Reverse Circulation Drill Samples

Reverse circulation drill samples are collected immediately at the drill-hole site. Reverse circulation drilling is completed with dry conditions; however if water is encountered, the drilling method is converted to diamond drill core to insure sample integrity. Dry drill sample cuttings are collected in a cyclone over a two (2) metre sample interval and then passed through a riffle splitter to sequentially reduce the sample size. One-eighth of the sample (9-10 kg) is then placed into a pre-labelled plastic bag, sealed with a plastic zip tie, and identified with a unique Regulus sample number. The bagged samples are then transported to the nearest Regulus camp, by Regulus personnel, where they are stored in a secure area pending shipment to a certified laboratory sample prep facility.

The remaining seven-eighths of the sample are then stored in a large, labelled plastic bag at the drill site for future reference. The reference samples from mineralized intervals are transported to the nearest Regulus camp, by Regulus personnel. A small representative sample of the rock cuttings from each interval is placed into a plastic sample tray for subsequent geological logging of the hole by a Regulus geologist.

Diamond Drilling Samples

Diamond drill core is collected at the drill site under the supervision of Regulus employees where RQD (Rock Quality Designation) measurements are taken before the core is transported by truck to the core logging facility in camp. After geologically logging the core, the samples are typically sampled over a two (2) metre sample interval unless the geologist determines the presence of an important geological contact. The core is cut with a diamond saw blade with half the sample retained in the core box for future reference and the other half (9-10 kg) placed into a pre-labelled plastic bag, sealed with a plastic zip tie, and identified with a unique Regulus sample number. The bagged samples are then stored in a secure area pending shipment to a certified laboratory sample prep facility.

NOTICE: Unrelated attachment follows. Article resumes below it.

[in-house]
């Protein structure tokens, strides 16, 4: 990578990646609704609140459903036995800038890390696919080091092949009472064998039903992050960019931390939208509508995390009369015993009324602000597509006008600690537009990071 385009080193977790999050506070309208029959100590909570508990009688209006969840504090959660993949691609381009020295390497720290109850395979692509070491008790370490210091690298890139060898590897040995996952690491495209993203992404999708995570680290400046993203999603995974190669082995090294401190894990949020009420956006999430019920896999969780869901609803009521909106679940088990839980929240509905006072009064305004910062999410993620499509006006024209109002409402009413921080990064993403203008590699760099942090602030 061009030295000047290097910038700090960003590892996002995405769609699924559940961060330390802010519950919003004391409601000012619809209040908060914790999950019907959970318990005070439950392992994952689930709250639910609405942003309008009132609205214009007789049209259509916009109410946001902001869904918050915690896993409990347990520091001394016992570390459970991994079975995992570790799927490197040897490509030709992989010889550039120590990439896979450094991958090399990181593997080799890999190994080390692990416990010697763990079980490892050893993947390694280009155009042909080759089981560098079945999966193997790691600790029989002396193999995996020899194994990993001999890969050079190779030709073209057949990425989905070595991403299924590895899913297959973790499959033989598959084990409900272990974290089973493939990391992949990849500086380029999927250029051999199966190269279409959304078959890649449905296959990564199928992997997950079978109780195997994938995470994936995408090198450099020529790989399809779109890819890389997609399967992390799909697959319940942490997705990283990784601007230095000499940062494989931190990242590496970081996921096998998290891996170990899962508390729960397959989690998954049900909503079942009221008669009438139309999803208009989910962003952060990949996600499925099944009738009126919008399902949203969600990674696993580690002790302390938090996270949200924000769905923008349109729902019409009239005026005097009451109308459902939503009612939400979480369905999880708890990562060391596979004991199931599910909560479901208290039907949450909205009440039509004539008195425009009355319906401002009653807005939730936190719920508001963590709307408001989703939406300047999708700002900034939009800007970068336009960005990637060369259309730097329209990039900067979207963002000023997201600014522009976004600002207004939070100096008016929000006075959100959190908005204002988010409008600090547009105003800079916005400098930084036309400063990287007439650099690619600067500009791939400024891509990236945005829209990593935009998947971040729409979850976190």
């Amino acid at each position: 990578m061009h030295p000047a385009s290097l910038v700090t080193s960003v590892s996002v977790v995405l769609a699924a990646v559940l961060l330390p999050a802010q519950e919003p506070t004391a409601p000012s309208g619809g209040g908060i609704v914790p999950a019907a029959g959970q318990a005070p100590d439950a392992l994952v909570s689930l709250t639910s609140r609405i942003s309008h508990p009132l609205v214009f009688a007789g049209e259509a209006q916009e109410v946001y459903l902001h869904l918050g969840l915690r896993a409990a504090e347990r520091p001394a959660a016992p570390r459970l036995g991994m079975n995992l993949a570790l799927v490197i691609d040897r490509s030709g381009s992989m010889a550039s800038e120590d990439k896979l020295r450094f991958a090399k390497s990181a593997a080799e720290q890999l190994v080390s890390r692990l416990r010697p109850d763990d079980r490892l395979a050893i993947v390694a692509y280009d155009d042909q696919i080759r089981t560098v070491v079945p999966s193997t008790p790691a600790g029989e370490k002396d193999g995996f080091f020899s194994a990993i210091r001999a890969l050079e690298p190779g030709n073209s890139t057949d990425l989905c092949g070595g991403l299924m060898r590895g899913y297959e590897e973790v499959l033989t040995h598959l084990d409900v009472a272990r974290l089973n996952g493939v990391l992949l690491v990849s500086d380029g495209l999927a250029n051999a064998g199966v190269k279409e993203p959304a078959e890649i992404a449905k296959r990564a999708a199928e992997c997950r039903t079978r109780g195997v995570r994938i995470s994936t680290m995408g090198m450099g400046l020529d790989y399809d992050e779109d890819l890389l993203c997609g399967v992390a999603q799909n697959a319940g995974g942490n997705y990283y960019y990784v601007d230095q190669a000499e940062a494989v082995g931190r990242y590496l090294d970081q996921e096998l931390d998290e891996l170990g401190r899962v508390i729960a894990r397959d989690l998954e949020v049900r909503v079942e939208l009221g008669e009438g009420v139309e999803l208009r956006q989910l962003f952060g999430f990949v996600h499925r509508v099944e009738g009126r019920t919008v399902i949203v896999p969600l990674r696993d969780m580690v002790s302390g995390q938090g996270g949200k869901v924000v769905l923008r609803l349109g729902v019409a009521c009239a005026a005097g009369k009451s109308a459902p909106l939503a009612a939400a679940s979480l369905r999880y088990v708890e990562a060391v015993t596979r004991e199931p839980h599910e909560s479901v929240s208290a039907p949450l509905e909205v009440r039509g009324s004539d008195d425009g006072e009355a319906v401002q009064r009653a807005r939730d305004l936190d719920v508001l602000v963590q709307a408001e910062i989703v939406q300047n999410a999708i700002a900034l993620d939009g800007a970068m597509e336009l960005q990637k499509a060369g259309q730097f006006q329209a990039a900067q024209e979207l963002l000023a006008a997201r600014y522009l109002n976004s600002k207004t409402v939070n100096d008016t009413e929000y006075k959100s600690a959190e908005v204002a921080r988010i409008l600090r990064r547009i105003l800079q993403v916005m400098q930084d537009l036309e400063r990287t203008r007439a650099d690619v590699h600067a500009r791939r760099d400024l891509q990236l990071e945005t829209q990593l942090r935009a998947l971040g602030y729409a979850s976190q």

QA/QC Procedures

Regulus has implemented a quality assurance (QA) and quality control (QC) program to ensure the reliability of all litho-geochemical sampling and analyzes of both surface samples and drill samples from all of its projects.

All samples are shipped directly to certified laboratory sample prep facility in sealed bags with unique Regulus identification numbers. Samples are prepared and analysed only at internationally certified labs (e.g., international standards ISO 9001:2000 and ISO 17025:1999), which control their data quality with the use of reagent blanks, reference materials, and replicates. All lab control results pertinent to Regulus Resources Inc. data, such as standards, blanks, and duplicates must be reported Regulus.

In Addition, Regulus independently inserts certified control standards, coarse field blanks, and duplicates into the sample stream to monitor data quality. These standards are inserted “blindly” to the laboratory in the sample sequence. Regulus knows the values that should be determined for these standard samples, but the laboratory does not, and the standards act as an independent test of the laboratory’s accuracy of analysis. Regulus inserts a minimum of 5% control samples in all sample batches and 10% control samples for drilling samples. The results of all data quality controls are carefully reviewed prior to the public release of any data.

Finally, Regulus periodically performs “surprise” laboratory visits to inspect cleanliness and assess overall lab performance.